Quitting Smoking (cont.)
IN THIS ARTICLE
To quit smoking, you have to learn how to deal with your cravings and temptations to smoke. But staying smoke-free involves learning how to think and act like a nonsmoker.
Many people who are able to make it through those first tough weeks without smoking run into trouble about 3 to 4 weeks after they quit. Surprisingly, this is just about the time when physical cravings have stopped. And yet—people often go back to smoking. Why does this happen? Some researchers found that staying smoke-free may depend on how well someone has been able to start seeing himself or herself as a nonsmoker.3
Tips to deal with cravings in the first few weeks
Many of the changes you feel when you first quit smoking don't feel good. Nicotine withdrawal can make you feel grouchy, hungry, and nervous. You may have trouble sleeping or concentrating. These symptoms can last for a few days to several weeks. But they do go away, especially if you take medicine. You may struggle with changing your smoking habits and rituals. This is a lot to deal with, but keep at it. You will feel better.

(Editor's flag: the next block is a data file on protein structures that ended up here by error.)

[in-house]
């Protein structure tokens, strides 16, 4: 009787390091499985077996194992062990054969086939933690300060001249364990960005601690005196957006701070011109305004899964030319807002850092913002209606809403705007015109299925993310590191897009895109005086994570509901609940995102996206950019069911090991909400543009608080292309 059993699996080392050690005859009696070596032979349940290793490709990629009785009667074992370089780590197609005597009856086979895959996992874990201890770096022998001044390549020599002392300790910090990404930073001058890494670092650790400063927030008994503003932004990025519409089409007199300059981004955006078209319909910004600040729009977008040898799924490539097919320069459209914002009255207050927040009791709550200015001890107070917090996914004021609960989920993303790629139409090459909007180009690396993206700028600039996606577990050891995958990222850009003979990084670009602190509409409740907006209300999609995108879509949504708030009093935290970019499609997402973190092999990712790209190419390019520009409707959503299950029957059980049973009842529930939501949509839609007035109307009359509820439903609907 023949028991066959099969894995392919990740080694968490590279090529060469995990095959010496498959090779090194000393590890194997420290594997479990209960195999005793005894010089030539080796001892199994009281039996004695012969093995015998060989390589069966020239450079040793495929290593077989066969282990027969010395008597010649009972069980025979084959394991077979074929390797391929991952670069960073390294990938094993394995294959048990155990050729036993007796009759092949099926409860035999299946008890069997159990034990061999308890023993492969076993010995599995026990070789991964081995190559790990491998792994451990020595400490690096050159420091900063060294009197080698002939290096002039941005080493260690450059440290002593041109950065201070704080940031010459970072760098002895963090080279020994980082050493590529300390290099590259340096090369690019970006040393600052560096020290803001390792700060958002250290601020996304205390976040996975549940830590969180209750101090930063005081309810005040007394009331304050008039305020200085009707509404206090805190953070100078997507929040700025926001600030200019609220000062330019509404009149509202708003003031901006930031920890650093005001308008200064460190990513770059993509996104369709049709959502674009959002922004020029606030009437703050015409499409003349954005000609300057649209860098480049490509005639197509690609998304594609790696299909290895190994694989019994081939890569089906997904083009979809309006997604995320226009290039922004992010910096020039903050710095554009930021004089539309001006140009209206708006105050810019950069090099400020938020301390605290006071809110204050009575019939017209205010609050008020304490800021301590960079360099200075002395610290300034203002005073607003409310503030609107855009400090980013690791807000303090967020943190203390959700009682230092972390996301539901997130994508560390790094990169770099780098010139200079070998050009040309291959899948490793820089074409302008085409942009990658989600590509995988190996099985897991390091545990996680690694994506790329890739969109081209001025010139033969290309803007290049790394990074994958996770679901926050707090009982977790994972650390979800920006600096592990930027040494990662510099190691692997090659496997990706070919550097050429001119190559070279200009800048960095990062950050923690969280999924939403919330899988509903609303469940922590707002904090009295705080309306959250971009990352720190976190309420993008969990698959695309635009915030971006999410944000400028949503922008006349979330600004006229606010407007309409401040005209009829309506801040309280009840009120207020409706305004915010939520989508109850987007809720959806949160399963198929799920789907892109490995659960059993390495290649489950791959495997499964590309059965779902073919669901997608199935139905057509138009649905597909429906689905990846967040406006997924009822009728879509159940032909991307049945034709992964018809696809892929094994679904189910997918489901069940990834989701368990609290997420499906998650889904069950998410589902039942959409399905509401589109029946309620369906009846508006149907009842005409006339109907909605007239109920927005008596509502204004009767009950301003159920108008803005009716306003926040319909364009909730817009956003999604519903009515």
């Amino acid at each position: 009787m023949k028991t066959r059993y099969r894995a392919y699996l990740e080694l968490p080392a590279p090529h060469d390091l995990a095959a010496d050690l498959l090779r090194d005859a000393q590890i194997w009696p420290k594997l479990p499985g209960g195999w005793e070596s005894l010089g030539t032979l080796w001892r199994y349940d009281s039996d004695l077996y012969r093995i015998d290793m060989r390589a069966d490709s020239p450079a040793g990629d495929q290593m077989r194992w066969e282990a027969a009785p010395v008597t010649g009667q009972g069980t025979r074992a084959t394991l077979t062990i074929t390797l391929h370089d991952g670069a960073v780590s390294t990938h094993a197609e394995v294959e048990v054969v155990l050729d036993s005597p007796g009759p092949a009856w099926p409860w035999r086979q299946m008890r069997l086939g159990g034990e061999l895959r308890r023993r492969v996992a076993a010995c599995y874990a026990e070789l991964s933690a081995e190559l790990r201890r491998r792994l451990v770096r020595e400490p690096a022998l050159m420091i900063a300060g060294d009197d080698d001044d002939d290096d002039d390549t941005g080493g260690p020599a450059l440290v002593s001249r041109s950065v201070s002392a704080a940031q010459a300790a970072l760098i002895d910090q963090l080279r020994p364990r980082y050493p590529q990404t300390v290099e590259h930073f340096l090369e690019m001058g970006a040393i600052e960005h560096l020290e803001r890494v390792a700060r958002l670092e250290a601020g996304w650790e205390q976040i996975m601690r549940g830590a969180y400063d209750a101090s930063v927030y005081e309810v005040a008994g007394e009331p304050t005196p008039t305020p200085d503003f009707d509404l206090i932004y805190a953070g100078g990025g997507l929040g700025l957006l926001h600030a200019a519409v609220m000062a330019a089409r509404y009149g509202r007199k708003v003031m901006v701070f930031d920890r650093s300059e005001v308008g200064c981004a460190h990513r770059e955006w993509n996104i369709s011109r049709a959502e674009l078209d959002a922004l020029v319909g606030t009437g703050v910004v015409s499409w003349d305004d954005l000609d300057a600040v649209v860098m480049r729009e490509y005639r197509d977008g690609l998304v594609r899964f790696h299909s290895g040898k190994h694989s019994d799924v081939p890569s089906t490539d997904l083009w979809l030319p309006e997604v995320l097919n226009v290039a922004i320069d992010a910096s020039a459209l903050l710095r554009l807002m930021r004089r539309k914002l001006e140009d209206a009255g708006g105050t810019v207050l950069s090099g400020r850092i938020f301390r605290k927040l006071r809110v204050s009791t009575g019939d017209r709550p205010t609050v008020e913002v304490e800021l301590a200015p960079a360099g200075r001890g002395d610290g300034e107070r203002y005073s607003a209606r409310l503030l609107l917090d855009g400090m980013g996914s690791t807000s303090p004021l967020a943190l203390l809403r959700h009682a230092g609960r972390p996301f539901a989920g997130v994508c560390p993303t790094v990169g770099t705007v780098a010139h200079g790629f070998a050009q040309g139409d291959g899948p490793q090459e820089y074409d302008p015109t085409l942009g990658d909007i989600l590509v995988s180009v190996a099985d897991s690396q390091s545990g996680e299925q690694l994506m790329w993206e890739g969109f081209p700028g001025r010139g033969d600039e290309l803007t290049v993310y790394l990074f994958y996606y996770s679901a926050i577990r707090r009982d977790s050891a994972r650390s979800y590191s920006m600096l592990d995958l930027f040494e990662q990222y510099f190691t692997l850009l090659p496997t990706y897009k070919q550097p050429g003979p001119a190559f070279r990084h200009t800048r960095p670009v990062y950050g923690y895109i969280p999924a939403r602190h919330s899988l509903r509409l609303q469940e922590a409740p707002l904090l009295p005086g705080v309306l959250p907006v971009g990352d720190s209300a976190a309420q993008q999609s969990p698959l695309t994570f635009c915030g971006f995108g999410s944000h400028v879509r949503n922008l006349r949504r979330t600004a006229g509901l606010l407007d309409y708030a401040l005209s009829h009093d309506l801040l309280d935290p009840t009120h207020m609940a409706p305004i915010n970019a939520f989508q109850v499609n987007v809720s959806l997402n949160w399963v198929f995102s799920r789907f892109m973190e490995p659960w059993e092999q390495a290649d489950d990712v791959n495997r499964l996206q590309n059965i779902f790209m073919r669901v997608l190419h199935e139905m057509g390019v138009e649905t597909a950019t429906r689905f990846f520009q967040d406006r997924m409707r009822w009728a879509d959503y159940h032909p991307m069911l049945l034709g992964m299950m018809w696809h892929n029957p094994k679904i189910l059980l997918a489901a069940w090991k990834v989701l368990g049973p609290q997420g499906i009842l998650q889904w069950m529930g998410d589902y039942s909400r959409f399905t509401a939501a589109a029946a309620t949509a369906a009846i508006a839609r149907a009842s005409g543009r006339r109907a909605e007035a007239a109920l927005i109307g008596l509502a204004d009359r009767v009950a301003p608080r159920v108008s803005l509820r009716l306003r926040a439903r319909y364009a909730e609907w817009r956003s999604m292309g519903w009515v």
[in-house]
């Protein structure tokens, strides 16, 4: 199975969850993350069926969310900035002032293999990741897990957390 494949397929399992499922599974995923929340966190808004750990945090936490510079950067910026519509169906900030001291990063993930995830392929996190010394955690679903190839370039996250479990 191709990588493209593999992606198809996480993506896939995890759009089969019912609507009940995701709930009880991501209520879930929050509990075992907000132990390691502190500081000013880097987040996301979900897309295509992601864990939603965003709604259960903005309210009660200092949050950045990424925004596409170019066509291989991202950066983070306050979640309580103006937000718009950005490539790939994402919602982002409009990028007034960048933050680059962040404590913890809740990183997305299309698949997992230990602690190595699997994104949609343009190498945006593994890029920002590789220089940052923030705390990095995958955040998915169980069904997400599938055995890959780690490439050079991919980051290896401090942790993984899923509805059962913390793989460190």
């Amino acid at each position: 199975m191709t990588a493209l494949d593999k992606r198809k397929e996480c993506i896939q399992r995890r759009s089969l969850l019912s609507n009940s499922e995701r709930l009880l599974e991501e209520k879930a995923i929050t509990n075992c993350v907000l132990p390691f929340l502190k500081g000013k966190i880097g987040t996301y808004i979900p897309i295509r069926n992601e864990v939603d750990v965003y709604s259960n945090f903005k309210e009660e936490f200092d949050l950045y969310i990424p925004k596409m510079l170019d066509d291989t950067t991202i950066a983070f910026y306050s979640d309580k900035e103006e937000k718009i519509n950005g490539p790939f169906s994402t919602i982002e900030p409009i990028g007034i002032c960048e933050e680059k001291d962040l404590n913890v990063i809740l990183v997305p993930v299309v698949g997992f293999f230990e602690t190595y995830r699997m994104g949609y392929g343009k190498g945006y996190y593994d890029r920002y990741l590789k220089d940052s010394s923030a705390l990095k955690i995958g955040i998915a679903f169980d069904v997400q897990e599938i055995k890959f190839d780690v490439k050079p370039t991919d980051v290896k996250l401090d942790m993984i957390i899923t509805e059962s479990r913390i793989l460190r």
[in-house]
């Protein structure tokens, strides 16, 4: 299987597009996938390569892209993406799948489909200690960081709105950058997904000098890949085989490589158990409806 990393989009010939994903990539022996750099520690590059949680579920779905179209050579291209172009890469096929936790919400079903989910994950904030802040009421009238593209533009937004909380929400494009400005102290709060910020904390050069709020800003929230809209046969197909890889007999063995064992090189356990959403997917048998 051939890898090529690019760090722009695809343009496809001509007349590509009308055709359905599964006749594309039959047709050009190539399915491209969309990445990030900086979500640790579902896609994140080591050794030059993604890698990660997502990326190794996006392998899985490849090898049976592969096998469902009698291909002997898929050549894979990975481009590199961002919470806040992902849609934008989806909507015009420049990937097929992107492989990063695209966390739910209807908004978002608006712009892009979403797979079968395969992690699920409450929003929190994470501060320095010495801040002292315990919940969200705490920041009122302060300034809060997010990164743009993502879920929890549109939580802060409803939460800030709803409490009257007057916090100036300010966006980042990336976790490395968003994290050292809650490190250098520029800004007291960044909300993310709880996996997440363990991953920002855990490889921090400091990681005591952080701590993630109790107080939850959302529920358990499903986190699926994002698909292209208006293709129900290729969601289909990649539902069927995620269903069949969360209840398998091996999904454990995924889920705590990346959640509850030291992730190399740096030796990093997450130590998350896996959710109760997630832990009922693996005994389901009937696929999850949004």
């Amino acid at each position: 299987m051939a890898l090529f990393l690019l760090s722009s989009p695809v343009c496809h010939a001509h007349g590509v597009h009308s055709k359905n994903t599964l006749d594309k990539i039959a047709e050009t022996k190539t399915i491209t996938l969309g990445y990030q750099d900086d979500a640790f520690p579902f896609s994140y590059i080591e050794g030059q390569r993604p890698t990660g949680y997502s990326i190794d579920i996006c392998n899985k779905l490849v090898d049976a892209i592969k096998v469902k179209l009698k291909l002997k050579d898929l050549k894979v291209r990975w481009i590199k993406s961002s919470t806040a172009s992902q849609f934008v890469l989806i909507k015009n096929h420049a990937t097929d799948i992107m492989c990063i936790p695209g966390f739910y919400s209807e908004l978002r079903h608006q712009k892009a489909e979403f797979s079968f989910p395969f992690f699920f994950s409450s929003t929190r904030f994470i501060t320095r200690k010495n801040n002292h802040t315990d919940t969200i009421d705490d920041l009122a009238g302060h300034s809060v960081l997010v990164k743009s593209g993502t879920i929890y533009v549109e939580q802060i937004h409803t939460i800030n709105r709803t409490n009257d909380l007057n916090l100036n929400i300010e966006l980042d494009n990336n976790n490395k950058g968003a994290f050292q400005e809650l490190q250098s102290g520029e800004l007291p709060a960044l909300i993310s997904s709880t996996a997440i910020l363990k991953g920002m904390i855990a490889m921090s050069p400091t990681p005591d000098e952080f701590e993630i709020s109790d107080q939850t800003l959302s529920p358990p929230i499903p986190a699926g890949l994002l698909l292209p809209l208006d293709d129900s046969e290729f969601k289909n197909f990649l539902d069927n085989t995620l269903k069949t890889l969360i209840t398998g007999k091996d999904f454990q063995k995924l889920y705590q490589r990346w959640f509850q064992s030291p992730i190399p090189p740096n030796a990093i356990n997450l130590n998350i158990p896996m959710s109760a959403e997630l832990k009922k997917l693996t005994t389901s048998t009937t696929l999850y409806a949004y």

The following tips may help you in the first few weeks:
Tips to stay smoke-free over time
To stay smoke-free, you will have to make it past a second big challenge. This will come about 3 to 4 weeks after you quit, when you notice that your physical cravings are almost gone. Making it past this second big challenge will depend on how well you have been able to start thinking and acting like a nonsmoker. You will be able to enjoy and value a smoke-free lifestyle when you:3
There are many ways you can make positive changes in your life, such as starting an exercise program or learning how to manage stress.
eMedicineHealth Medical Reference from Healthwise
To learn more visit Healthwise.org
© 1995-2014 Healthwise, Incorporated. Healthwise, Healthwise for every health decision, and the Healthwise logo are trademarks of Healthwise, Incorporated.